4:6 – The Lord asked Cain, “Why are you angry? Why do you look so unhappy [has your face/countenance fallen; 4:5]? 7 If you do things well [correctly; appropriately], I will [will I not…?] accept you, but if you do not do them well [correctly; appropriately], sin is ready to attack you [crouching at the door]. Sin wants [desires to control; 3:16] you, but you must rule over it” (EXB).

We also know from the New Testament that sin is a master that pays death wages, while Christ came to purchase us with His blood from that master. We are now free to serve another master who only pays life wages. A slave that dies (through the baptism of the Spirit) is no longer under the authority of the sin master, and is a new creature resurrected to life and free to serve another (Rom 7:4).

But lest we are careful, the simple truths of this passage and a wiser life will escape us. Sin is described as an entity that has a desire; specifically, a desire to control others. One of the fundamental characteristics of sin is a desire to control others.

Secondly, in this verse, sin’s means of doing so are also described: sin is crouching at the door waiting for us to fail. Sin then seeks to exploit that sin for purposes of control. At least to some degree, sin seeks to use the failure to destroy a true self-assessment and make a case for needed lordship. Certainly, this is how the serpent approached Eve. He wanted to convince her that she was unable to understand God without a mediator. Has God really said…?

At this point, this truth needs more development, but here is a basic building block that we can be sure of: the sin master uses condemnation to enslave, and pays death wages for one’s work:

1 Corinthians 15:56 – Death’s power to hurt [sting] is sin, and the power of sin is the law. 57 But we thank God! He gives us the victory through our Lord Jesus Christ.

58 So my dear [beloved] brothers and sisters, stand strong. Do not let anything move you. Always give yourselves fully to [excel in] the work of the Lord, because you know that your work in the Lord is never wasted [not useless/in vain] (EXB).

This is why Christ came to end the law. Sin crouches at the door waiting to seize the opportunity to condemn, and the more law, the better. The “law of sin and death” empowers sin because the power of sin and its ability to pay death wages is condemnation. When Christ died to end the law, He stripped sin of its power to enslave and pay wages.

Don’t misunderstand; being in Christ does NOT mean that we are not under a law, but it is the “law of the Spirit of life.” Why is it called that? Because the new Master pays life wages for the obedience of love, and that has never been any different:

Deuteronomy 30:15 – “See, I have set before you today life and good, death and evil. 16 If you obey the commandments of the Lord your God that I command you today, by loving the Lord your God, by walking in his ways, and by keeping his commandments and his statutes and his rules, then you shall live and multiply, and the Lord your God will bless you in the land that you are entering to take possession of it. 17 But if your heart turns away, and you will not hear, but are drawn away to worship other gods and serve them, 18 I declare to you today, that you shall surely perish. You shall not live long in the land that you are going over the Jordan to enter and possess. 19 I call heaven and earth to witness against you today, that I have set before you life and death, blessing and curse. Therefore choose life, that you and your offspring may live, 20 loving the Lord your God, obeying his voice and holding fast to him, for he is your life and length of days, that you may dwell in the land that the Lord swore to your fathers, to Abraham, to Isaac, and to Jacob, to give them.”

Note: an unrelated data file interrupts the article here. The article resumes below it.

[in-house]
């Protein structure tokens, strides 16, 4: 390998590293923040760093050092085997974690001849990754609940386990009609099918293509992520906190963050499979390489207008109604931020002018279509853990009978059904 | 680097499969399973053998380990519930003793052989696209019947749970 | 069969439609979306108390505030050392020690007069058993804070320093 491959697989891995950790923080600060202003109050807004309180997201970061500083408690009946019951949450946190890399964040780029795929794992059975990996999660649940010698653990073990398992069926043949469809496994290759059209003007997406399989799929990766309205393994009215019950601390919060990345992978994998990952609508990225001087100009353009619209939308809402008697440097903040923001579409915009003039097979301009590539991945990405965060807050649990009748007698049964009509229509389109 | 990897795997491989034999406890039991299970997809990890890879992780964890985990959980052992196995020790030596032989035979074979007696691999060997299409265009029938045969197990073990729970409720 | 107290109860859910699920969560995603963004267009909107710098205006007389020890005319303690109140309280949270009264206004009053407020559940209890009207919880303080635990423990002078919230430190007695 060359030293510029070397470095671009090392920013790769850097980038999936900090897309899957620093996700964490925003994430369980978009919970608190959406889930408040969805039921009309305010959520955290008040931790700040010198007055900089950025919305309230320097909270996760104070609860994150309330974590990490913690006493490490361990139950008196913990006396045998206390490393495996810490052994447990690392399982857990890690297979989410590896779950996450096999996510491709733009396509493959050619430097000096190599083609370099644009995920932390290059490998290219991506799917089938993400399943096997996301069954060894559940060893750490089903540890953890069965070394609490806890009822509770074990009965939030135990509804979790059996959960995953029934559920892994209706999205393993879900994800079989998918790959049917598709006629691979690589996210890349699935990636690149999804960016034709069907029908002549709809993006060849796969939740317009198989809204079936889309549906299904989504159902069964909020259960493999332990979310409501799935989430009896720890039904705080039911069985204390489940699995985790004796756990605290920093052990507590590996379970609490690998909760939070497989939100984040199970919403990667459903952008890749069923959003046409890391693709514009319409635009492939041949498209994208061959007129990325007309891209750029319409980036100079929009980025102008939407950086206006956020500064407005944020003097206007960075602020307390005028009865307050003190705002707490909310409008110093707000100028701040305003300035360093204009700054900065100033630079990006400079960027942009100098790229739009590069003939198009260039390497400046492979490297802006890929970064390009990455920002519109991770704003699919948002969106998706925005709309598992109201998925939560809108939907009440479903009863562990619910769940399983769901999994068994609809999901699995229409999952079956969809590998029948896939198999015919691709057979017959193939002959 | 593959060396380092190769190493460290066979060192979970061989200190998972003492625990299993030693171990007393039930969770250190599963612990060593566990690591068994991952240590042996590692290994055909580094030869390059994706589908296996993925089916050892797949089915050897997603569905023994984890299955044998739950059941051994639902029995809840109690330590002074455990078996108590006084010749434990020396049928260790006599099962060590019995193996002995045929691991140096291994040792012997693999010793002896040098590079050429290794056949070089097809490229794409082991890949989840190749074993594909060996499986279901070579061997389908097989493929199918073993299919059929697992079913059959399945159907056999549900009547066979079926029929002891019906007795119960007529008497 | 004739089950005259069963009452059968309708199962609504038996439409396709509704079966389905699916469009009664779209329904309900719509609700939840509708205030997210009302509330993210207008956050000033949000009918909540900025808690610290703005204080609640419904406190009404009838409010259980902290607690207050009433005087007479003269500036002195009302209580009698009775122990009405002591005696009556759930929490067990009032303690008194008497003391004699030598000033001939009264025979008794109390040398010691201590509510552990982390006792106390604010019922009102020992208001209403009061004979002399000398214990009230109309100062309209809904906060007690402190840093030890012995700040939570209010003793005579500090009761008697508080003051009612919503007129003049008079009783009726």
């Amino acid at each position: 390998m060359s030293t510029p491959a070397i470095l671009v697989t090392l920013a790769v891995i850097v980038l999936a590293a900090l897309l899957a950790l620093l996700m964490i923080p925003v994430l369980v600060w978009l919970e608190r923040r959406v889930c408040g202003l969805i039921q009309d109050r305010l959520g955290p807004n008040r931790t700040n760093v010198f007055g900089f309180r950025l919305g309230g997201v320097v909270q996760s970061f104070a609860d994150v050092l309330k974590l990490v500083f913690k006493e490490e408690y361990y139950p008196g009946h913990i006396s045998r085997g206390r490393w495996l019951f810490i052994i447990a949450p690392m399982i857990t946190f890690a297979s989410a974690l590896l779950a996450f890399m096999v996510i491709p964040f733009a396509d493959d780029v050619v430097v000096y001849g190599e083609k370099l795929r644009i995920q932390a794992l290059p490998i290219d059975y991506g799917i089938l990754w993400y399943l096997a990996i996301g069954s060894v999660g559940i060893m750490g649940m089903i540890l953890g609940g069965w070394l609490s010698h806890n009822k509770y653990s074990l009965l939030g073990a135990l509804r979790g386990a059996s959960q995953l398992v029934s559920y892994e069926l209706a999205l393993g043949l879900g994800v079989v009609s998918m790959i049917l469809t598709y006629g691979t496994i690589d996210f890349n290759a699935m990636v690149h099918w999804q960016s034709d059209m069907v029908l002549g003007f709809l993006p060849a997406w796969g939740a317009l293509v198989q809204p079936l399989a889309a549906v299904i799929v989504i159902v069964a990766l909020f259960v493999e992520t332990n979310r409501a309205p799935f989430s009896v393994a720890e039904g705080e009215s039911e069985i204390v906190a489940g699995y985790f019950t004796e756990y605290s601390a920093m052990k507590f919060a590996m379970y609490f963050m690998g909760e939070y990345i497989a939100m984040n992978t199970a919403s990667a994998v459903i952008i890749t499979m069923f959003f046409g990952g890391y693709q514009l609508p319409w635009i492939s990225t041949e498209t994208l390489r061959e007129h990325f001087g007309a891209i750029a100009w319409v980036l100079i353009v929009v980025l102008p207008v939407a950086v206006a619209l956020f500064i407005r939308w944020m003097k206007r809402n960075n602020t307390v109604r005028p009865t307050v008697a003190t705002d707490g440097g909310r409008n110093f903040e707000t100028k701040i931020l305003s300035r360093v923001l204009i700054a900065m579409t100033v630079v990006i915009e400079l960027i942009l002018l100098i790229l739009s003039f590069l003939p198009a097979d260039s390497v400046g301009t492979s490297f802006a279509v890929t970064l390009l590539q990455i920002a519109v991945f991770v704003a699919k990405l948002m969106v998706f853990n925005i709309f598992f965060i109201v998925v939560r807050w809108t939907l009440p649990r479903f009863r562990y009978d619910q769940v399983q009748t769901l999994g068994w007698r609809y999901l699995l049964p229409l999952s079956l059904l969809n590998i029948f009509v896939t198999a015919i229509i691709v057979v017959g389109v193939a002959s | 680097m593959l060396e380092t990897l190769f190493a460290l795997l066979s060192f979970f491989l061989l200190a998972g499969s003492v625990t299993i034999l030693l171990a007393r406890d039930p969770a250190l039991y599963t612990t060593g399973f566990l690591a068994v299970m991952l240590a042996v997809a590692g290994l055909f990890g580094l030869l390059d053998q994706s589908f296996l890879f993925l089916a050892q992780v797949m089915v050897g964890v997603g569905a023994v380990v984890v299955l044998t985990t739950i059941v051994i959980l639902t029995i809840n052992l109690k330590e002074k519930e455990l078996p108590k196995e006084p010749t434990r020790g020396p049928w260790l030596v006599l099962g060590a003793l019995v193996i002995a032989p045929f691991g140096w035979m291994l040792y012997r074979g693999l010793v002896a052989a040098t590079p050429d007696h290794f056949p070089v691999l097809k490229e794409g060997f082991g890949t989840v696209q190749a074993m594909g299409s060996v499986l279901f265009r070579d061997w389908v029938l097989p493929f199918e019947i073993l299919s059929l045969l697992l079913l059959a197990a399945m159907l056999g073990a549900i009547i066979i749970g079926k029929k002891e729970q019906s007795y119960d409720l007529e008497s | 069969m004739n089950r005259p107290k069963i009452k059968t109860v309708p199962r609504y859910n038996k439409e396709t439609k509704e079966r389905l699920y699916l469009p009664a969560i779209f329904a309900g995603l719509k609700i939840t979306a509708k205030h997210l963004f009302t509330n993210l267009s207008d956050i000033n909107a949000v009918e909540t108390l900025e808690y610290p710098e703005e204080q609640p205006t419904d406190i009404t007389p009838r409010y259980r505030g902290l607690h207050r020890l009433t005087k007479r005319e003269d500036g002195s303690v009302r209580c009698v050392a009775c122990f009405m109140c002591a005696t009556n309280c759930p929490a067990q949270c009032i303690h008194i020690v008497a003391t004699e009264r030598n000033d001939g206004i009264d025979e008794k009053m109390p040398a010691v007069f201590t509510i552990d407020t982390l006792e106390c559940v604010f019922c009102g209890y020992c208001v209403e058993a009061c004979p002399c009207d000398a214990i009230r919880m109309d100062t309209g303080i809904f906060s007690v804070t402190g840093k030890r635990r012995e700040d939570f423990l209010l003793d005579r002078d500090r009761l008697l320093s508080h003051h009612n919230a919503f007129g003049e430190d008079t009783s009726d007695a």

Nothing has ever been different in regard to the law. When we serve God, it is the law of love that brings life wages; when we “serve other gods” it is the law of sin and death that pays death wages accordingly…

Romans 6:16 – Do you not know that if you present yourselves to anyone as obedient slaves, you are slaves of the one whom you obey, either of sin, which leads to death, or of obedience, which leads to righteousness?

With all of this said, consider the lion’s share of bad marriages. It never fails. Two people, at war, and each with a laundry list of the other’s faults. Check that. Better said, a condemnation list. And of course backed up with many Bible verses; the Bible is either the law of sin and death that condemns, or the law of the Spirit of life that loves.

What’s going on? Answer: sin, and its desire to control using condemnation.

Genesis 3:16 – “I will surely multiply your pain in childbearing; in pain you shall bring forth children. Your desire shall be for your husband, and he shall rule over you.”

This is the same exact grammatical construction found in Genesis 4:6 concerning sin’s desire to control Cain. Sin will manifest its desire in marriages by each spouse desiring to control the other, and using failure to do so. When the failure of a spouse presents itself, the other spouse will use it to make a case for ruling over the other spouse. In essence, “Since you are stupid, I should be running the show in this marriage.”

In Reformed circles, elders make a case for being the rulers because we are all…what? Right, “totally depraved.” Same deal.

If you know this simple Bible fact, you know more than most “expert” counselors. In most bad marriages, both spouses need to repent of being tyrants. They need to stop using the Bible to condemn each other, and start using the Bible to love each other. After all, “love covers a multitude of sins.”

Go and do likewise…you are now an expert Bible counselor.

paul